Not that I want to pick an awful scab (I actually subscribed to Fantastical and continue to be relatively happy with the subscription)… is it just me, or is this dirty? TL;DR: Fantastical seems to be subverting the upcoming Family Sharing for Subscriptions features of iOS 14/iPadOS 14/Big Sur.
I assumed that this would roll out to all the apps I currently subscribe to, as that’s how app purchases work with Family Sharing.
Not so, apparently: it seems to be up to the developer, and to suit, Fantastical has rolled out custom support for extra-premium family subscriptions instead of supporting the upcoming OS-standard sharing options:
Maybe they’ll also support Family Sharing subscriptions, and this is for people who want to share the subscription outside of an Apple Family group? Is that just wishful thinking?
Edit: Oddly, none of the coverage of this “new feature” (here’s another article from The Verge) has discussed that Family Sharing will be available in the Fall. Odd that journalists aren’t picking up the conflict here.
It doesn’t seem like a problem to me, speaking as someone who has already abandoned Fantastical, mind you.
Apple’s approach is consumer friendly, but basically gives away free copies so it’s only fair to let a developer opt out/opt in.
If you accept that Fantastical’s single user subscription is a reasonable price, then I think the family one is fair.
It’s a good question. I’m not sure how I feel about it as a business strategy. I’m sure a lot of developers would prefer Apple to allow upgrade pricing to go from an individual to a family subscription. Is there some awkwardness with Fantastical because you pay with IAP but your personal usage can span multiple iCloud accounts, with potential iCloud family sharing, or would it not matter?
Apple already informed us that not all Apps will support this (emphasis mine):
Now you can share App Store subscriptions with everyone in your family with a single purchase. Subscriptions from participating apps can be shared with members of your Family Sharing group.
Personally I wonder whether it’s “all or nothing” or developers can decide which subscriptions participate. For them it would be nice if they can exclude “personal” subscriptions (like Fantastical’s €3,67/month Individual plan), but include (higher priced) “family” subscriptions (like Fantastical’s €5,49/month Family plan).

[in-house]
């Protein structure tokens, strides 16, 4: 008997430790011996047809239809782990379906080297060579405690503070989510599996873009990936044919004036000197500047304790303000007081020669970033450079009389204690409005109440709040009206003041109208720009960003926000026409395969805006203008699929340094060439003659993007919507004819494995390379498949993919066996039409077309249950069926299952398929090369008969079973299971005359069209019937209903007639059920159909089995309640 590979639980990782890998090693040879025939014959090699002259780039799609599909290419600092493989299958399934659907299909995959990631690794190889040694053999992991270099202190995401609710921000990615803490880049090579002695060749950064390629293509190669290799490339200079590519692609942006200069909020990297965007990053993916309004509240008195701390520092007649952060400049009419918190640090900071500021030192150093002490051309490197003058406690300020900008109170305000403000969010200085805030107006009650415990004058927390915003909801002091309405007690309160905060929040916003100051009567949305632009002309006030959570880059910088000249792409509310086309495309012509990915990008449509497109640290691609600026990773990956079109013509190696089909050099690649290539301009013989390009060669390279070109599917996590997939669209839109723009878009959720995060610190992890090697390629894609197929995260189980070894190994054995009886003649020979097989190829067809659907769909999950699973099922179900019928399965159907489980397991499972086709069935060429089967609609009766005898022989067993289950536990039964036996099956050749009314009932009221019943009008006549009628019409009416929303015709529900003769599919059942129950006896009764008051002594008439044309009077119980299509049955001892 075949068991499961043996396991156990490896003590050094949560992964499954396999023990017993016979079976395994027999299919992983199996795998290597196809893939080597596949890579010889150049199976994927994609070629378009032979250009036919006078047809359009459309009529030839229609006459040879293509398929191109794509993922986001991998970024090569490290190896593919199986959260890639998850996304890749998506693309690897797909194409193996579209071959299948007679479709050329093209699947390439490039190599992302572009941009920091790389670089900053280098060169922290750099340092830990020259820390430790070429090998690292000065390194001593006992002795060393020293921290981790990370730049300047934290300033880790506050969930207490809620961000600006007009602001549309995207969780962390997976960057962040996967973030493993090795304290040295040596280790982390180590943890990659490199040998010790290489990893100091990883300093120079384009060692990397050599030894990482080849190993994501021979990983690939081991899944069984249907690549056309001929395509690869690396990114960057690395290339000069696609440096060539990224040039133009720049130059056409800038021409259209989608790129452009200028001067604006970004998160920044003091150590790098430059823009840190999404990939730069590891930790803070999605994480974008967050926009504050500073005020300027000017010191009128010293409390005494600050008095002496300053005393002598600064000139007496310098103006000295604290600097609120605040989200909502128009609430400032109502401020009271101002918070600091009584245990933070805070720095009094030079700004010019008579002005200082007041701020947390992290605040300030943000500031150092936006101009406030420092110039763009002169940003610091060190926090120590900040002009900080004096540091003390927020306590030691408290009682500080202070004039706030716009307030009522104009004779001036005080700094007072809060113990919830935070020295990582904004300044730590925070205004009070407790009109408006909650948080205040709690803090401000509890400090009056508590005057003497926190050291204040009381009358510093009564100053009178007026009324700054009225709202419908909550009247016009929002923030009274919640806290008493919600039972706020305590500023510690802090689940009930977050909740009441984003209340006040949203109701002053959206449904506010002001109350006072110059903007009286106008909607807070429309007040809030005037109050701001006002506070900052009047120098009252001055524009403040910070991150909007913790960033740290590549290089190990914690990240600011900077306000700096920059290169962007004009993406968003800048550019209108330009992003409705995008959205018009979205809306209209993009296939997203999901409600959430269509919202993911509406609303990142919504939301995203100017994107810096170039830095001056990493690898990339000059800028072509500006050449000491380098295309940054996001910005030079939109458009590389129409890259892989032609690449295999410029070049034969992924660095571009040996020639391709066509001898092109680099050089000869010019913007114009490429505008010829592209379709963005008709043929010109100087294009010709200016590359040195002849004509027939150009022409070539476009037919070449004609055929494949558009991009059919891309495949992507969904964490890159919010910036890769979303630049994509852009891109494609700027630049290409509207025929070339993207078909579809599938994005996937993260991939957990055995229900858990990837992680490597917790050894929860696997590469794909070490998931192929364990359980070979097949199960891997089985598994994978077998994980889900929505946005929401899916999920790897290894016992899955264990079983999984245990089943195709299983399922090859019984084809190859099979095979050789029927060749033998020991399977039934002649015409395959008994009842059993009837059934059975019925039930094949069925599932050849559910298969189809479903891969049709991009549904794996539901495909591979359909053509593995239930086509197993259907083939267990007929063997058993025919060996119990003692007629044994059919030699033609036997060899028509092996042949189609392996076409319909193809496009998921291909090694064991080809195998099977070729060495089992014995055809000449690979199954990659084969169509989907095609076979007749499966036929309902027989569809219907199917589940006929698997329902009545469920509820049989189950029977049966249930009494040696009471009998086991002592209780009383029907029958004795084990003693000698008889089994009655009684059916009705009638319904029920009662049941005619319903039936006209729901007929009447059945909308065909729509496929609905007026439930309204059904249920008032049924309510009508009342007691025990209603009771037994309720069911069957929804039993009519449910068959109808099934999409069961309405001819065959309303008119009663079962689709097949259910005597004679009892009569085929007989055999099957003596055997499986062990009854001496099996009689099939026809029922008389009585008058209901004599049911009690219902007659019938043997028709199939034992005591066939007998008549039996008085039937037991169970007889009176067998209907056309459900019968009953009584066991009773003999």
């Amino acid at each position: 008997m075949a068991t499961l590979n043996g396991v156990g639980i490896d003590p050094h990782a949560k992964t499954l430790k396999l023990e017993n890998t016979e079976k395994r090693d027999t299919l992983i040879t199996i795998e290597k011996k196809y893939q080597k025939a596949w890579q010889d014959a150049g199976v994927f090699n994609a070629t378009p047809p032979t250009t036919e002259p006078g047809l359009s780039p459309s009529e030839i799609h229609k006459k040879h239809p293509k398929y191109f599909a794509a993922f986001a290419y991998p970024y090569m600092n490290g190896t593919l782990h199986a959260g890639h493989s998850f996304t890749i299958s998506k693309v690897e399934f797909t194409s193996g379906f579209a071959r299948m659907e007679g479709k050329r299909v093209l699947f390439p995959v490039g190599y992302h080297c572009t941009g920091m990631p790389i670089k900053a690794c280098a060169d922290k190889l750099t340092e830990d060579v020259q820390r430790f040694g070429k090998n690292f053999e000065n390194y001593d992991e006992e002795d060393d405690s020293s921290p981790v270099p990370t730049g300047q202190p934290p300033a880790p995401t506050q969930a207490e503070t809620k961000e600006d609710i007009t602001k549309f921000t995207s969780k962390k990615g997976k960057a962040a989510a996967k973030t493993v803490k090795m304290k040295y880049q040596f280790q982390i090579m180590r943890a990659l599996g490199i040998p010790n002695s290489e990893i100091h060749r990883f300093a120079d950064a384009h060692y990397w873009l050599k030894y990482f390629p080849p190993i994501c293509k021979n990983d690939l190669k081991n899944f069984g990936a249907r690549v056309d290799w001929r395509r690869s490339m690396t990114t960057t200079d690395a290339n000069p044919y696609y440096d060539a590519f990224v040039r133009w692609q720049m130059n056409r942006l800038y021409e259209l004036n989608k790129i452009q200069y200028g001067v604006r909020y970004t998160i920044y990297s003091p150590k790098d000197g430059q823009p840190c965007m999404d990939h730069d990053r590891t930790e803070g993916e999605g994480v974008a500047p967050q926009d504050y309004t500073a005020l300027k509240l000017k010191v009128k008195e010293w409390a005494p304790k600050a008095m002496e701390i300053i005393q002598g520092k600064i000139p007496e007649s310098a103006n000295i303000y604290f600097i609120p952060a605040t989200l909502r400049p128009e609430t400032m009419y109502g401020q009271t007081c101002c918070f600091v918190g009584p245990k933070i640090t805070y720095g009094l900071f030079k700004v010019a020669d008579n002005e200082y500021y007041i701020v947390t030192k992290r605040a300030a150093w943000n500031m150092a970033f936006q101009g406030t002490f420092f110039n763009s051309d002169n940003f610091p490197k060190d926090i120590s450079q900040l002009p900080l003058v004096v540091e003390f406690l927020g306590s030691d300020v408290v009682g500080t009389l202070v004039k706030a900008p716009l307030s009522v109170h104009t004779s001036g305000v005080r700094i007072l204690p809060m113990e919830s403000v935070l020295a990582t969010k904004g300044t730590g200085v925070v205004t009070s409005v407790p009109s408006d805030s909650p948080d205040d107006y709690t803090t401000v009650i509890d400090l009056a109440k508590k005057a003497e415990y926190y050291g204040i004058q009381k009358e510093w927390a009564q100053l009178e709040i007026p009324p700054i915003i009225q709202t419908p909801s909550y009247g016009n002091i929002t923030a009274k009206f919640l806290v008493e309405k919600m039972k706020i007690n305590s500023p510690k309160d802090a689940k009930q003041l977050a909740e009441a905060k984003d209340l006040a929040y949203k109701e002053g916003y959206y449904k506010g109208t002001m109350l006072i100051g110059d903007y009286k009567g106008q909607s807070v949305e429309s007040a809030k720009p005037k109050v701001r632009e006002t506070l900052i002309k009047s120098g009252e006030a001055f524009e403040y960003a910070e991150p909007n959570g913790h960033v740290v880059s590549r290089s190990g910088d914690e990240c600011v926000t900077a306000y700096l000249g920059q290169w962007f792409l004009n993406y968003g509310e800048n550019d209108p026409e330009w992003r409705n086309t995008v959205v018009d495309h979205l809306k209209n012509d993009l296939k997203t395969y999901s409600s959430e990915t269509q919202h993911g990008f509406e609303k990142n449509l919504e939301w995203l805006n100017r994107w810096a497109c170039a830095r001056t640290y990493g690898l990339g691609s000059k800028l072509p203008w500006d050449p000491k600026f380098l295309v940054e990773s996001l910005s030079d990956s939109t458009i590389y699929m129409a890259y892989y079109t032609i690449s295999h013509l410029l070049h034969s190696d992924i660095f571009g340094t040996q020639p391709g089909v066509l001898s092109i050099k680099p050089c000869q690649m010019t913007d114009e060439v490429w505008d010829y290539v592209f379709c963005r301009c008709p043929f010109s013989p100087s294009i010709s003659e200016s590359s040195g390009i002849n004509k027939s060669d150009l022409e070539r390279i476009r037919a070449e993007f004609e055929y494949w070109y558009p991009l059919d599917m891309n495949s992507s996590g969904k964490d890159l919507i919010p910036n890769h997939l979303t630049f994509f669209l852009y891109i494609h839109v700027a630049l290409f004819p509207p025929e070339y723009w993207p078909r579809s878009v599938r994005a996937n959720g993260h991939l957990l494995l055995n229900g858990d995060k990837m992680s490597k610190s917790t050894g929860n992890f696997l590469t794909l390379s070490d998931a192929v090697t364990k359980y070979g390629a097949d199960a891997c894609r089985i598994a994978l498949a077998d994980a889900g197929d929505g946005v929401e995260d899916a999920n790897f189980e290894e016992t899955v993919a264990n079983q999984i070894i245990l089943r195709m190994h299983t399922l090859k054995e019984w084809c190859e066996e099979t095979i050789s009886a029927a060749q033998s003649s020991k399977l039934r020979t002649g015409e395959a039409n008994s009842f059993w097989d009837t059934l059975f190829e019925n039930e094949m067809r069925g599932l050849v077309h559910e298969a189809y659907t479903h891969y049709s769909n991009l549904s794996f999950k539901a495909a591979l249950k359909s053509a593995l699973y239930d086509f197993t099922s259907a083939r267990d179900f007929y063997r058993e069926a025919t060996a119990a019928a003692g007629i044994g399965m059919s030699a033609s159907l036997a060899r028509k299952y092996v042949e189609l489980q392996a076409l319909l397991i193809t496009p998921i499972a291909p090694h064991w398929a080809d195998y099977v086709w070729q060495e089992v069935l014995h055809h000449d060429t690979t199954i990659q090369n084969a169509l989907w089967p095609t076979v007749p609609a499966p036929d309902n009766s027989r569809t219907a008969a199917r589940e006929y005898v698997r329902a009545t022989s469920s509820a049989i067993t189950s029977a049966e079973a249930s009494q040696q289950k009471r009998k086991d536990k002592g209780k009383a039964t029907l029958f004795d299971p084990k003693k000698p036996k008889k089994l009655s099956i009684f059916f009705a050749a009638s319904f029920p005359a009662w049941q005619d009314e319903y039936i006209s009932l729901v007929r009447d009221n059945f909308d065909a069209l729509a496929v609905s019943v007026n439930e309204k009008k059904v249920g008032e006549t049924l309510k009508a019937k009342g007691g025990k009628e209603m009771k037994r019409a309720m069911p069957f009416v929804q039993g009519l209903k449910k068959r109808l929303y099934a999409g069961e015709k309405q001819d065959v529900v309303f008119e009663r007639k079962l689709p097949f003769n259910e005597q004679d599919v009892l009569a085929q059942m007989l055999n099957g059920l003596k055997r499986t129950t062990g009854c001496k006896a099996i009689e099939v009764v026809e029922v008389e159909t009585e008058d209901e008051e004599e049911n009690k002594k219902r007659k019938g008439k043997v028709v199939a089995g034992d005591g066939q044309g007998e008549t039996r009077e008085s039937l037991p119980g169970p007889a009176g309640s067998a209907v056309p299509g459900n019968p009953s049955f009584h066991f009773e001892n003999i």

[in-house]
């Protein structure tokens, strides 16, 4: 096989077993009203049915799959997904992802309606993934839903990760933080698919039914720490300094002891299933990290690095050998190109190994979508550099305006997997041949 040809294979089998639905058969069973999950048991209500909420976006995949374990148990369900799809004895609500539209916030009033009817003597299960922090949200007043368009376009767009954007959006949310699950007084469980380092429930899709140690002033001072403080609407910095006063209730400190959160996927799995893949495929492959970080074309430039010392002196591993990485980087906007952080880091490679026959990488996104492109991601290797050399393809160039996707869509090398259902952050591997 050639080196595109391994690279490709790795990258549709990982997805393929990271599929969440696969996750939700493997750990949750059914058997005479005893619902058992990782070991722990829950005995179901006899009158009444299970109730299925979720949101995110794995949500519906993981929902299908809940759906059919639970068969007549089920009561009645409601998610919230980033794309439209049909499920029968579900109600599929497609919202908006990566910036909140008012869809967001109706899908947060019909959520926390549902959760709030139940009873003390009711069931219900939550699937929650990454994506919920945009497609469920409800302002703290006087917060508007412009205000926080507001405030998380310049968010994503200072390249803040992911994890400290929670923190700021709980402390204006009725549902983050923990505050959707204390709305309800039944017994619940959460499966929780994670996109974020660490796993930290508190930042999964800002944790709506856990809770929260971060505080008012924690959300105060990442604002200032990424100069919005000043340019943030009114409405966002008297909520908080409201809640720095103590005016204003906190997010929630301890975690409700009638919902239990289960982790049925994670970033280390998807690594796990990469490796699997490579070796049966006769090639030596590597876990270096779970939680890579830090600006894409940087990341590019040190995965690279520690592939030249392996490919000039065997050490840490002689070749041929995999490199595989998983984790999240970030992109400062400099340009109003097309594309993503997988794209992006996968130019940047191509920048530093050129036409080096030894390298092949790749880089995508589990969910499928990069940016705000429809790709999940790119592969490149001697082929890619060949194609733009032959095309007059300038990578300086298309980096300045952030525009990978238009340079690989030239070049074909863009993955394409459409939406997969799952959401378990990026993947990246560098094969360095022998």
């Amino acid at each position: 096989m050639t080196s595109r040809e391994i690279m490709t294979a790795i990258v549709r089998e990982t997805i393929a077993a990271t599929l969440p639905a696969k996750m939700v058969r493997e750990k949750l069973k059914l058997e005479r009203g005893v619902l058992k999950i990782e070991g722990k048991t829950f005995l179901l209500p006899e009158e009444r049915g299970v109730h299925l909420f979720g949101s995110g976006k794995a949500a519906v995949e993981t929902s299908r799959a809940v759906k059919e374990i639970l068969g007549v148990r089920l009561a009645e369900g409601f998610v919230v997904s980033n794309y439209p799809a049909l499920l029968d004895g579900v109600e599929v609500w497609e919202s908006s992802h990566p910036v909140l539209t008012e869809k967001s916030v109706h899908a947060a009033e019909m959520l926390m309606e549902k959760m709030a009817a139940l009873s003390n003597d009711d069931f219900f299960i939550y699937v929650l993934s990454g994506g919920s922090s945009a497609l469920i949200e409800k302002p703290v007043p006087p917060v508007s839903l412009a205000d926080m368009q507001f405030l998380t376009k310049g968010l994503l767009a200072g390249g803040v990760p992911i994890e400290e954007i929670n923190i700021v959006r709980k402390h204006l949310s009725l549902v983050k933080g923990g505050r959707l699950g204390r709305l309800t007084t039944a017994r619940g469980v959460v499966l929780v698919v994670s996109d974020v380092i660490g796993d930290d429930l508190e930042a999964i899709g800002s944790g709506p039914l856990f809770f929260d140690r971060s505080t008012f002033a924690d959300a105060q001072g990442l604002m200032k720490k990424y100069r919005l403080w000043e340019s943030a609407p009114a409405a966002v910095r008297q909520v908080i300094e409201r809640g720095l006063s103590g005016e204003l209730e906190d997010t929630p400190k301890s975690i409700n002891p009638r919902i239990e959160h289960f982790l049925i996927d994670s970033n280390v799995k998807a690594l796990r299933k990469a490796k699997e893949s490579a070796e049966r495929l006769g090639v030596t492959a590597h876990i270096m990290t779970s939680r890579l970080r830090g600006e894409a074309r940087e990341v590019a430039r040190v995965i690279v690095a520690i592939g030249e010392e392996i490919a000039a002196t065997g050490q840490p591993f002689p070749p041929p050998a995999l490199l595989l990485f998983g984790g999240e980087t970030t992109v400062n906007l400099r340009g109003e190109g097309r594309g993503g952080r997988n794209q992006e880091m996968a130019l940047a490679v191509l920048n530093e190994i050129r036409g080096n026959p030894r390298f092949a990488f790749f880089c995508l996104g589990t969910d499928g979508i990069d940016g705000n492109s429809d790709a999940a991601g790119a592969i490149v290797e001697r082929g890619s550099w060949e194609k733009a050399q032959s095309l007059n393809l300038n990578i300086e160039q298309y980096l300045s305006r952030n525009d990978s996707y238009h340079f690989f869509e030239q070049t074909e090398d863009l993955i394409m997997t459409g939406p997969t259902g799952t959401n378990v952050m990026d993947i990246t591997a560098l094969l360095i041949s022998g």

interesting family pricing, a family of 5 pays $65 which is $13 a year per person.
Now, i suppose there is nothing stopping me from teaming up with the few people on this forum for a family subscription.
In saying that, Fantastical isn’t the only app that provides similar calendar features.
In most subscriptions, I consider what is the actual service the app is providing or am i just paying for supporting the developer. The service proposition isn’t working out for me.
I am also struggling with paying a subscription for a calendar app. Make no mistake, they are not providing a calendar service. Fantastical cost $40 a year. Todoist cost $36 a year. Almost not one will argue that todoist is providing a service.
Sorry I will stop here. this is sounding like a rant. To summarise, if I am a huge fan of an app, should I pay whatever the developer is asking for?
Difficult to enforce such polices, but yes they could.
I share my spotify families subscription with my sister who doesnt live with me. Spotify basically ask for our home address and she just entered my home address. When we got spotify, she was living with me but she has since moved out. And since I am an awesome brother, I didnt kick her out of the spotify family plan.
Seems like too much effort for five strangers to get together, arrange for payments to one person, and impersonate a family, all to save a measly $2.25/month. And since this group won’t last forever each time a person drops out or stops paying the ‘family’ needs to scramble to find another member or eat that additional cost.
Thanks, folks, for the discussion so far. Perhaps I’m just being entitled—I had hoped that this was something I wouldn’t need to pay for again. It seems particularly user hostile to reject Apple’s recommended infrastructure only to charge a couple bucks extra, but I suppose that argument runs both ways.